Since the number of connected unique peers is very limited compared with the number of data transmissions that have been done (see Figure 2(c)), we are interested in how these data requests are made to each of these 326 peers. Figure 11(b) shows the number of data request distribution made by our host to each of these unique peers. Since the number of data requests made by our host show some heavy tailed properties, we further fit them with the well-known Zipf distribution. The Zipf distribution can be expressed as yi ∝ i−α (1 ≤ i ≤ n), where yi is the value, i is the rank, and α is a constant.

In log-log scale, a distribution following a Zipf-like distribution would be a straight line. Figure 11(b) shows our fitting result. In this figure, the xaxis is in log scale, representing rank of unique peers ordered by the number of received data requests from our host. The right y-axis is in log scale, representing the corresponding number of data requests. As shown in the figure, it significantly deviates from a straight-line , indicating that the data request number distribution does not follow a Zipflike distribution. Instead, it can roughly be fitted with a stretched exponential distribution as shown by the left yaxis in powered (by a constant c) scale in Figure 11(b).

In the figure, R2 , the coefficient of determination of the fitting, and the corresponding parameters of the stretched exponential distribution are shown in the figure as well. We call the combination of log scale in x-axis and powered scale in y-axis as the stretched exponential (SE) scale. The stretched exponential distribution has been used to characterize many natural and economic phenomena, as well as the access patterns of Internet media traffic [22]. Its corresponding CCDF function is a Weibull function. If we rank the n elements in a data set in descending order of the data value xi (1 ≤ i ≤ n), we have P(X ≥ xi) = i/n.

Substitute xi for yi, the rank distribution function can be expressed as follows yc i = −a log i + b (1 ≤ i ≤ n), (1) where a = xc 0 and b = yc 1. Thus, the data distribution is a straight line in log-yc plot. If we assume yn = 1, we have log n. (2) Figure 11(c) further shows the CDF of data contribution made by these peers to our host. As shown in this figure, the top 10% of the connected peers uploaded over 73% of the streaming traffic to our host during the two hours. Correspondingly, the contribution distribution can also be well fitted with a stretched-exponential distribution. We omit the fitting results for this and subsequent three workloads due to page limit.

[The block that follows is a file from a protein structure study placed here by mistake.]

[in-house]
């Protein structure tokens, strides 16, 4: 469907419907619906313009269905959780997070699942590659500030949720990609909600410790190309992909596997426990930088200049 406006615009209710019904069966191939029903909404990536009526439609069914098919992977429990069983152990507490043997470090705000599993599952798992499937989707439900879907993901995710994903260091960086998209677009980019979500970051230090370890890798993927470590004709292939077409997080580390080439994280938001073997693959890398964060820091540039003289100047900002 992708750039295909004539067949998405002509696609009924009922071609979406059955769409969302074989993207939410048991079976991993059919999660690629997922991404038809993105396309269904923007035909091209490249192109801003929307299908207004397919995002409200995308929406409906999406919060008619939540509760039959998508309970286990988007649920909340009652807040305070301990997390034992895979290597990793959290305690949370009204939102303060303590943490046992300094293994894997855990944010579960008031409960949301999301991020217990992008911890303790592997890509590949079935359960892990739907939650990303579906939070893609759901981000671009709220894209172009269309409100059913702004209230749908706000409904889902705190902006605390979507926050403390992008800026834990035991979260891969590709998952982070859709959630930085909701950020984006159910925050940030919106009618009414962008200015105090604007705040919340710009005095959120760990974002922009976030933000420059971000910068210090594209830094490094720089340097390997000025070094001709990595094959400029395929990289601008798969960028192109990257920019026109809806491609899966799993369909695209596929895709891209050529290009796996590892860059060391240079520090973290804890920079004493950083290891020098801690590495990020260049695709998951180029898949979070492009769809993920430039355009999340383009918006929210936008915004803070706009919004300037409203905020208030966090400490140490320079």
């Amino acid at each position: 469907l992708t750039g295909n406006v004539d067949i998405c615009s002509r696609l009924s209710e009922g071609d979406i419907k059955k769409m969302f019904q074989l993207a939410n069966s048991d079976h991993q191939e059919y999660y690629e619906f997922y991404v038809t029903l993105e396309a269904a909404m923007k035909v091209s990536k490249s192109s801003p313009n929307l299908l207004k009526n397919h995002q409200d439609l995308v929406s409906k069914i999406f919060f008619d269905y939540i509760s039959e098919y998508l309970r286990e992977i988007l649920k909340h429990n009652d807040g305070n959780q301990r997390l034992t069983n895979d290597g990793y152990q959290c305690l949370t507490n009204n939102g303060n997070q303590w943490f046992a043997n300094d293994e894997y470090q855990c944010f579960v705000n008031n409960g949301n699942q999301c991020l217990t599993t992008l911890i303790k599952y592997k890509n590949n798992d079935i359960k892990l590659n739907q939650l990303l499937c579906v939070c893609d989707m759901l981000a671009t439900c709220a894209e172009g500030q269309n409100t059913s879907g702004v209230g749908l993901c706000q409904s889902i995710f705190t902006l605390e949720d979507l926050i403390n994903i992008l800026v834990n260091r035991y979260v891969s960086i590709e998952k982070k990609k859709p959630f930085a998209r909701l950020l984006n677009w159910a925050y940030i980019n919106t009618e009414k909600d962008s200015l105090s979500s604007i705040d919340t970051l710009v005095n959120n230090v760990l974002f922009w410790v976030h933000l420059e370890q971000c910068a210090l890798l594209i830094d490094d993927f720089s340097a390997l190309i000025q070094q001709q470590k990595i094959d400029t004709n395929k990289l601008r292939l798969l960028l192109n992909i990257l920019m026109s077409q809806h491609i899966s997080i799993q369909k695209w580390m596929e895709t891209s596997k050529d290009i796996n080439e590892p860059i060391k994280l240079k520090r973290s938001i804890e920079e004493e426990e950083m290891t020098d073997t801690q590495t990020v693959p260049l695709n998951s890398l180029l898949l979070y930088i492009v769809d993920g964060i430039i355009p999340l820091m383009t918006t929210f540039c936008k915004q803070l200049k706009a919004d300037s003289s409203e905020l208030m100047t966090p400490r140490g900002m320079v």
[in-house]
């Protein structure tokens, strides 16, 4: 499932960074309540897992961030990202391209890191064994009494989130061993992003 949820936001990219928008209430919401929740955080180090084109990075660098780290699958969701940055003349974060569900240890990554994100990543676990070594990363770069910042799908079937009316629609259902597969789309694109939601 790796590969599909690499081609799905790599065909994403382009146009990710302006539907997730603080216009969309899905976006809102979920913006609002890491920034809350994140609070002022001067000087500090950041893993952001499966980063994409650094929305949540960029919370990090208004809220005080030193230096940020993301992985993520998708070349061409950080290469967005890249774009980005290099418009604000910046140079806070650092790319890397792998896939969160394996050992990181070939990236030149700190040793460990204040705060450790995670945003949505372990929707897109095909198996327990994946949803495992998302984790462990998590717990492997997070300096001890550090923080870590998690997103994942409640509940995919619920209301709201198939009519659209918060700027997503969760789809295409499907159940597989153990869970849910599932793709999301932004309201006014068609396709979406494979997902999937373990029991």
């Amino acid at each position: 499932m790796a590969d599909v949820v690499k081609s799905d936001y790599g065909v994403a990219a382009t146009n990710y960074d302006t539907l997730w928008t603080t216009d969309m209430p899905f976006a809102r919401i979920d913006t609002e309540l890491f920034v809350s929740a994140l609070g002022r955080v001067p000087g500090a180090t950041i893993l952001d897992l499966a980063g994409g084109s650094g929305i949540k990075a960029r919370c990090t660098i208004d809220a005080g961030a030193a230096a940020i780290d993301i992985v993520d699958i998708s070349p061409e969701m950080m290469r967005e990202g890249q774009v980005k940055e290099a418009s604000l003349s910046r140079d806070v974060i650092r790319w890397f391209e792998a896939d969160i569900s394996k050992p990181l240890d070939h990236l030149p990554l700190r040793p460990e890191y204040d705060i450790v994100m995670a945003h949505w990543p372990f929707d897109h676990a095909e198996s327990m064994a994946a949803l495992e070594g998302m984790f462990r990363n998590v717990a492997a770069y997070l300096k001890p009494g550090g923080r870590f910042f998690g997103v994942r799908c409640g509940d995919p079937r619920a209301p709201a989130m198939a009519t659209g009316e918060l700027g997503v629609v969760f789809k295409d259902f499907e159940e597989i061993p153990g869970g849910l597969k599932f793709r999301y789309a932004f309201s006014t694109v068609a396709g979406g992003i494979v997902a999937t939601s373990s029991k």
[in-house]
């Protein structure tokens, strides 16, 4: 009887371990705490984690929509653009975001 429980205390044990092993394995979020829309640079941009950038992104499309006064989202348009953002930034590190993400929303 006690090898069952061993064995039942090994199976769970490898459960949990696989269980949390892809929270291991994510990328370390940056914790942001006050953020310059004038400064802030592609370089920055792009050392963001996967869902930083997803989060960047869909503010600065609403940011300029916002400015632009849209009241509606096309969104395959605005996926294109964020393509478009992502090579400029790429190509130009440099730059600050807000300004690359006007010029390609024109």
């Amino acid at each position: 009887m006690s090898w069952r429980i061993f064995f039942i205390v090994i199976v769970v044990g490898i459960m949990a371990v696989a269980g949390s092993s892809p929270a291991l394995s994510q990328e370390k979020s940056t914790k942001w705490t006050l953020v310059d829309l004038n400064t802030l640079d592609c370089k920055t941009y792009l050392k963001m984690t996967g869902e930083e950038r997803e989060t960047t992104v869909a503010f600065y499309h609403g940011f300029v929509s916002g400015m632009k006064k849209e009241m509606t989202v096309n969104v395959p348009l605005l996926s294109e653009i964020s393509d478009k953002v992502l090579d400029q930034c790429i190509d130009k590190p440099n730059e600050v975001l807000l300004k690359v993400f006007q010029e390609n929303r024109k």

Figure 12 shows the results when our TELE node was viewing the unpopular program. For this unpopular program, a total of 226 unique peers have been connected for data transmissions while there are a total of 463 unique IPs on returned peer lists. Figure 12(a) shows that 50% of the connected peers are from TELE as well. Our TELE node actually made about 67% of its data requests to the top 10% of the connected peers for data transmissions when viewing this unpopular program. Also shown in Figure 12(b), the number of data request distribution does not follow a power-law distribution, but a stretched-exponential one.

Figure 12(c) further shows CDF of the traffic contribution of these peers. Similarly, the top 10% of the connected peers have uploaded

TELE CNC CER OtherCN Foreign 50 100 150 200 250 Connected Peers (a) Distribution of connected peers (unique) 10 10 1 10 2 1 304 1806 5365 11779 21808 Rank (log scale) # of data requests (y c scale) c = 0.35, a= 5.483, b = 32.069 R 2 = 0.955923 10 10 1 10 2 10 10 1 10 2 10 3 10 4 10 5 # of data requests (log scale) data in log−yc scale SE model fit data in log−log scale (b) Data request distribution and Zipf and Stretched-Exponential fit 50 100 150 200 250 300 0.1 0.2 0.3 0.4 0.5 0.6 0.7 0.8 0.9 1 (c) CDF of peer’s traffic contributions Figure 11. Connections and contributions to the ChinaTELE node viewing the popular program TELE CNC CER OtherCN Foreign 20 40 60 80 100 120 Connected Peers (a) Distribution of connected peers (unique) 10 10 1 10 2 1 760 3930 10503 21230 36744 Rank (log scale) # of data requests (y c scale) c = 0.4, a= 10.486, b = 58.124 R2 = 0.986773 10 10 1 10 2 10 10 1 10 2 10 3 10 4 10 5 # of data requests (log scale) data in log−yc scale SE model fit data in log−log scale (b) Data request distribution and Zipf and Stretched-Exponential fit 50 100 150 200 0.1 0.2 0.3 0.4 0.5 0.6 0.7 0.8 0.9 1 (c) CDF of peer’s traffic contribution Figure 12.

Connections and contributions to the ChinaTELE node viewing the unpopular program TELE CNC CER OtherCN Foreign 10 20 30 40 50 60 70 80 90 100 Connected Peers (a) Distribution of connected peers (unique) 10 10 1 10 2 1 119 1307 6564 22190 59049 Rank (log scale) # of data requests (y c scale) c = 0.2, a= 1.334, b = 8.244 R 2 = 0.998294 10 10 1 10 2 10 10 1 10 2 10 3 10 4 10 5 # of data requests (log scale) data in log−yc scale SE model fit data in log−log scale (b) Data request distribution and Zipf and Stretched-Exponential fit 50 100 150 200 0.1 0.2 0.3 0.4 0.5 0.6 0.7 0.8 0.9 1 (c) CDF of peer’s traffic contribution Figure 13.